After we went down to sit on the grass to look out at the fjord. This frame you see below was installed by the “Balestrand Art Village” to pay homage to the early art colony (1837-1937). The view through the frame illustrates the landscapes that inspired so many artists who travelled here. The Kviknes Hotel is just behind this area, and looks out to the fjord. It is quite an impressive building and very different to the architecture we had seen so far in Norway. Marco wanted to relax here with Octavia and I wanted to see the St. Olaf Church and Viking Barrows. I tried to follow the shore line and came to a dead end and had to walk back. I was annoyed a little exhausted to keep going so we decided to have dinner and then make our ways to see our last stops before we had to go.
For dinner we went hunting for something open and reasonably priced. We came across Gekkens Restaurant, which is a family owned establishment offering Norwegian food. We had no issues getting a table luckily and the service was quite quick. Marco went with the Meatballs with vegetables and lingonberry jam. I ordered the set menu which included a creamy seafood soup and Salmon with vegetables. To be honest the food doesn’t look that amazing, it looks like a home-cooked meal. However, it was all pretty tasty and the proteins were cooked perfectly. The only thing I didn’t like was the salad, which was a bit bland.
King Bele & Balestrand Viking Barrows
After dinner we headed to see our last sights before making our way to our apartment, which was still quite a drive. We didn’t’ stop in at St Olaf’s Angelican Church, since it was already passed 7pm by now. Instead we went straight to the King Bele Statue and Balestrand Viking Barrows.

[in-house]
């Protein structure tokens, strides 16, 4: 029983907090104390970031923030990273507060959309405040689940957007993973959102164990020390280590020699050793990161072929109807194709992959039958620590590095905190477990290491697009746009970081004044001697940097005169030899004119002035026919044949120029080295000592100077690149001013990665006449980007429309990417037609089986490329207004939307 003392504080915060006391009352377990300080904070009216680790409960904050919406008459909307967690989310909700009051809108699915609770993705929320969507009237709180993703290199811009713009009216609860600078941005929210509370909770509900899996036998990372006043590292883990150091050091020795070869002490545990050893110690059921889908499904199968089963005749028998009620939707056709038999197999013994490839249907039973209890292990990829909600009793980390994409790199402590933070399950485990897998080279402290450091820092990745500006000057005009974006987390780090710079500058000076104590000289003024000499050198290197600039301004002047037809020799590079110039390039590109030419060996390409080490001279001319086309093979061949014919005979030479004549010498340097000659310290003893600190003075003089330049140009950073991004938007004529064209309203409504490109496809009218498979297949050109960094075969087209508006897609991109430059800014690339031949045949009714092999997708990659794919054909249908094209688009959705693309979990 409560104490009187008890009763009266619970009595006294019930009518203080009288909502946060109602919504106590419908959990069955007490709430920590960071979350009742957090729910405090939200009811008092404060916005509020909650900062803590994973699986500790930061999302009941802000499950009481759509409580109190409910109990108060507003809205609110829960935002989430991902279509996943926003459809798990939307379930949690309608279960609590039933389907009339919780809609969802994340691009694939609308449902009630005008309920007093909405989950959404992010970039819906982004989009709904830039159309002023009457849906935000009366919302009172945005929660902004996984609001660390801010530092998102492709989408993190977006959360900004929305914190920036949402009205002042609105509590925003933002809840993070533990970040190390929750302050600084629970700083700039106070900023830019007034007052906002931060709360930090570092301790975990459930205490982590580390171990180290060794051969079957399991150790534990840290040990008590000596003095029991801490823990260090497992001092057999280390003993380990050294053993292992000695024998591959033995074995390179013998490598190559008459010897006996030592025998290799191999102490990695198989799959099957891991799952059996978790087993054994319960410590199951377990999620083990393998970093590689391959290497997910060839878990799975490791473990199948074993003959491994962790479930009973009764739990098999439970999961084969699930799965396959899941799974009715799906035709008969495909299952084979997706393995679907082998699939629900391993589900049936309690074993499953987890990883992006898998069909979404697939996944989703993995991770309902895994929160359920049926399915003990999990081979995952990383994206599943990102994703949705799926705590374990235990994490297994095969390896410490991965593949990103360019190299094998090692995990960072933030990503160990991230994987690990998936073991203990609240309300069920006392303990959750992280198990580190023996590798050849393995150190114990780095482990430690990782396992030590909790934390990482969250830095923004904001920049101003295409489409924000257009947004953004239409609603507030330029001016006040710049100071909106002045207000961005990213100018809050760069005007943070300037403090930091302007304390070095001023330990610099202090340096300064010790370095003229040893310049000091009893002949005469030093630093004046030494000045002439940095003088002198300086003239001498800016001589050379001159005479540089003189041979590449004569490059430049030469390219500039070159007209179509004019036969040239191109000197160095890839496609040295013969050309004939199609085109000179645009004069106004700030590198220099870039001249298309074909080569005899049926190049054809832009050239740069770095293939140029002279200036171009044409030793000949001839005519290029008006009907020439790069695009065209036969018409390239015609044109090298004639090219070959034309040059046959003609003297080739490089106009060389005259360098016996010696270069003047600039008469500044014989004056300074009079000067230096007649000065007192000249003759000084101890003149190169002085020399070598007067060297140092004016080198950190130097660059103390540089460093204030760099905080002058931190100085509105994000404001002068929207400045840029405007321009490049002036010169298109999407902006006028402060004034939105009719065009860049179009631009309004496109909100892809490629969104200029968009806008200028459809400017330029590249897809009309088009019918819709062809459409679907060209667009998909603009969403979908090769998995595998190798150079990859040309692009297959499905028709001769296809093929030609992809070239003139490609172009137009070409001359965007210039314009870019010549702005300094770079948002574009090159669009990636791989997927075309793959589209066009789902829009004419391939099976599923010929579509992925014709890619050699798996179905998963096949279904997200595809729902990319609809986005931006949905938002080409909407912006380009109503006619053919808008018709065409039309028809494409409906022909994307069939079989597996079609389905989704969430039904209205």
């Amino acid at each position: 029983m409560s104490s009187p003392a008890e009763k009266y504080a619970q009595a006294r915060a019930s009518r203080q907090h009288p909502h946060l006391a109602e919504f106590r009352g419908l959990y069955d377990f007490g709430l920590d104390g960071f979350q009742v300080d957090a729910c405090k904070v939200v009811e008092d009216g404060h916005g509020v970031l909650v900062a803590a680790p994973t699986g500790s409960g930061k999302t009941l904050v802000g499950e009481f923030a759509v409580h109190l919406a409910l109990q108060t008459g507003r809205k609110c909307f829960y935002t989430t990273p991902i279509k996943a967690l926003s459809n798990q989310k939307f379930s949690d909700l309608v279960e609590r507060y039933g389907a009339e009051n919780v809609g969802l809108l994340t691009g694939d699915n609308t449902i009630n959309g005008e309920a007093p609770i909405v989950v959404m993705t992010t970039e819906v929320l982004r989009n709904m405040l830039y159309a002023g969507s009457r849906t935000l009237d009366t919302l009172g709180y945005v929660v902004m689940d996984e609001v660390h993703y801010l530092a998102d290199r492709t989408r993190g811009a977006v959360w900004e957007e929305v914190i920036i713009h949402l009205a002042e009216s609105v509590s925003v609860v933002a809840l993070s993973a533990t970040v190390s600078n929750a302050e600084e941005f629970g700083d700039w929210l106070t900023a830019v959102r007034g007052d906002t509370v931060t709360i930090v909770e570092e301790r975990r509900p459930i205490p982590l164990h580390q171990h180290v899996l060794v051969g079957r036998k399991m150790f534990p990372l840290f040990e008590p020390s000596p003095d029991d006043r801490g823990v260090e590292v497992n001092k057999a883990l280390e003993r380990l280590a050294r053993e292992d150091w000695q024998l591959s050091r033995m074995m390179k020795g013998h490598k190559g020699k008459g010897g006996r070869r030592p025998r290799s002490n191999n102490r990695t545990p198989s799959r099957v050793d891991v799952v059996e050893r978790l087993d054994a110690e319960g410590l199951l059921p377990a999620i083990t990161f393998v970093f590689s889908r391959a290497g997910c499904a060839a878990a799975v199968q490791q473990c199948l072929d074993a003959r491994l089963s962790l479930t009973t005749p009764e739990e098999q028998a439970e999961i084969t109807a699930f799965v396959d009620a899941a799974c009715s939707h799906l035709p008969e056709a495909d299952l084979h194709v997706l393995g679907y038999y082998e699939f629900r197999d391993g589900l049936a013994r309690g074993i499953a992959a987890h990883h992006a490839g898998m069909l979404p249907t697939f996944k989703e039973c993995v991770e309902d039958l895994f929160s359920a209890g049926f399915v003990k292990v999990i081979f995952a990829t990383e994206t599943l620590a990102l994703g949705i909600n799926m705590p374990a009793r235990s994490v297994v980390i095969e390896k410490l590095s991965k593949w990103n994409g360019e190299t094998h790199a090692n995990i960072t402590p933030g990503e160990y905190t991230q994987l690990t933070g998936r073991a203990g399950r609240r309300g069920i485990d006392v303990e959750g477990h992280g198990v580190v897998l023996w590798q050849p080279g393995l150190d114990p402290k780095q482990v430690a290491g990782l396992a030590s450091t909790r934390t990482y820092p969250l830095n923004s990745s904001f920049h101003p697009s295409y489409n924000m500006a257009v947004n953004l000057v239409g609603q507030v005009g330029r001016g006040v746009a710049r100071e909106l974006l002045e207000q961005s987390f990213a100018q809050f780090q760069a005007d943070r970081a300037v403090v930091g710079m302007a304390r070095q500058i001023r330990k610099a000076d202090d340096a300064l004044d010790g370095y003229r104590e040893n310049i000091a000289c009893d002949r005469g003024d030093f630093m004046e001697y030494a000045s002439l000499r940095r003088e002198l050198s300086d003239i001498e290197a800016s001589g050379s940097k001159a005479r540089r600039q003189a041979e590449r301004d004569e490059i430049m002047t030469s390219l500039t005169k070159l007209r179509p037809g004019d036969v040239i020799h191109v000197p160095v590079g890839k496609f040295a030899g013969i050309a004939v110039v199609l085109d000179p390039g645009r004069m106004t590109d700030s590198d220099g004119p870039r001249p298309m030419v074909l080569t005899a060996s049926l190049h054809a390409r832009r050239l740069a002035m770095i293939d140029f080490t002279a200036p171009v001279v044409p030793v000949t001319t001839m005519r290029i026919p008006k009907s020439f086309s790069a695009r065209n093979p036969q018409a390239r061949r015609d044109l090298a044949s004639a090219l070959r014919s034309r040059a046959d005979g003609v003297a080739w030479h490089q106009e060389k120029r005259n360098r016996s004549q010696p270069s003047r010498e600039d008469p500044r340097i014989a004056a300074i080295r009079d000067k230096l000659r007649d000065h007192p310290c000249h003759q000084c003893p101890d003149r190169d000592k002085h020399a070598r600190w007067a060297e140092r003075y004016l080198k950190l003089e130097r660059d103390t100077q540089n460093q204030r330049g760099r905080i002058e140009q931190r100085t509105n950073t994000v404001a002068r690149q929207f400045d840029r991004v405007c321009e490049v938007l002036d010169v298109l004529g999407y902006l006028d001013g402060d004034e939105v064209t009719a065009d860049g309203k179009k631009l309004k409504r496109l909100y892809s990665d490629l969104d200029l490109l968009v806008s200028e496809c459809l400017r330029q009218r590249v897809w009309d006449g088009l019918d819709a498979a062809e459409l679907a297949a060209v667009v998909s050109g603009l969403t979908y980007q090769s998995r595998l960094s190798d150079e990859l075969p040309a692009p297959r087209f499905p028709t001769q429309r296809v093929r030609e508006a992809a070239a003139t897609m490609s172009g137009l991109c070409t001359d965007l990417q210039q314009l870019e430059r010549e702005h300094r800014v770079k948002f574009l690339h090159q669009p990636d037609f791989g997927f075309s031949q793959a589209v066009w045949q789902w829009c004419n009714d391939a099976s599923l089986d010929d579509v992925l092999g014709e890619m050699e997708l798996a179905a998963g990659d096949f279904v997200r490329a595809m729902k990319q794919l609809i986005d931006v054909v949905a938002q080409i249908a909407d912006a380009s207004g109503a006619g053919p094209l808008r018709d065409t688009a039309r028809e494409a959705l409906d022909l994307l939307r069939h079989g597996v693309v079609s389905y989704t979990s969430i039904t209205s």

The statue of King Bele, was located on top of one of the viking barrows. It’s quite impressive and is low enough that you can see it well. It was erected by the German Emperor Wilhelm II in 1913. He was actually a regular summer guest in the area until WWI. In the other mount he also erected a statue of the hero Fridtjov, which is no longer there. These to two ancient characters are depicted in popular romantic epic “Fridtjovs saga” written by Swede Esaias Tegner in 1825. They were based on the old Icelandic family saga, which was set in Sogn in the early 1300s. It story describes the love affair of King Bele’s daughter, Ingebjørg the Beautiful and Fridtjov the Bold from Vangsnes. These’s people probably didn’t exist. However, since Tegner’s story was translated into many European languages, the statues and the landscape attracted many artists and tourists.
Originally there were five Viking Barrows and in the 1820’s they were excavated. The largest, the Bele Mound, contained a stone chest and a man from the Migration Period (400-550 AD) in the early Iron Age. The second grave had another buried man with a sword. These two graves were restored in 1886 and there is a stone monument on the second mound. The other three graves mounts were removed. One had a buried woman, with a key, whetstone and loom weight. There was also an oval size grave that contained a man with a boat, a sword, arrowhead, axe, hammer, ladles and scissors. There was a workshop name on the sword, showing it was made in France in 850-900AD. The last mount has no record of what was inside. The Vikings that lived in this area would have been farmers and chieftains, but not a king, like King Bele.
So that brings us to the end of day two. After this we drove too our Airbnb, which was another 20 mins from the town of Førde. In my next post I will show you our lovely accommodation and our last day in that area, before leaving Norway.